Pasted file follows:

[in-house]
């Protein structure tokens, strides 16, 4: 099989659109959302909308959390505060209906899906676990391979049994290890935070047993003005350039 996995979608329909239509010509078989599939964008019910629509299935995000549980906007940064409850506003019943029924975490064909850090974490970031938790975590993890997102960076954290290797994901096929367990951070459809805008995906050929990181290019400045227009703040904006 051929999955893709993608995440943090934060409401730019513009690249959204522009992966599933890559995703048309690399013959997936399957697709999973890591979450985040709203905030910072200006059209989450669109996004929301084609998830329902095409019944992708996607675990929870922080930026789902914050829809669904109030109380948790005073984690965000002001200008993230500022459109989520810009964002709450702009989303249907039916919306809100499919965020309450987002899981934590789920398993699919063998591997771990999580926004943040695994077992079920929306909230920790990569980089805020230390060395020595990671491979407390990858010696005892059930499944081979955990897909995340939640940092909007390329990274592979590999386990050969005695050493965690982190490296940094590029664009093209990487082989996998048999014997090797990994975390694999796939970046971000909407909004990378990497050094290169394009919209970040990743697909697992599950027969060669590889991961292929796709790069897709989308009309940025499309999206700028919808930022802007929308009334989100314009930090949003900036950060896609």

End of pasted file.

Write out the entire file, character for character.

[in-house]
């Protein structure tokens, strides 16, 4: 099989659109959302909308959390505060209906899906676990391979049994290890935070047993003005350039 996995979608329909239509010509078989599939964008019910629509299935995000549980906007940064409850506003019943029924975490064909850090974490970031938790975590993890997102960076954290290797994901096929367990951070459809805008995906050929990181290019400045227009703040904006 051929999955893709993608995440943090934060409401730019513009690249959204522009992966599933890559995703048309690399013959997936399957697709999973890591979450985040709203905030910072200006059209989450669109996004929301084609998830329902095409019944992708996607675990929870922080930026789902914050829809669904109030109380948790005073984690965000002001200008993230500022459109989520810009964002709450702009989303249907039916919306809100499919965020309450987002899981934590789920398993699919063998591997771990999580926004943040695994077992079920929306909230920790990569980089805020230390060395020595990671491979407390990858010696005892059930499944081979955990897909995340939640940092909007390329990274592979590999386990050969005695050493965690982190490296940094590029664009093209990487082989996998048999014997090797990994975390694999796939970046971000909407909004990378990497050094290169394009919209970040990743697909697992599950027969060669590889991961292929796709790069897709989308009309940025499309999206700028919808930022802007929308009334989100314009930090949003900036950060896609």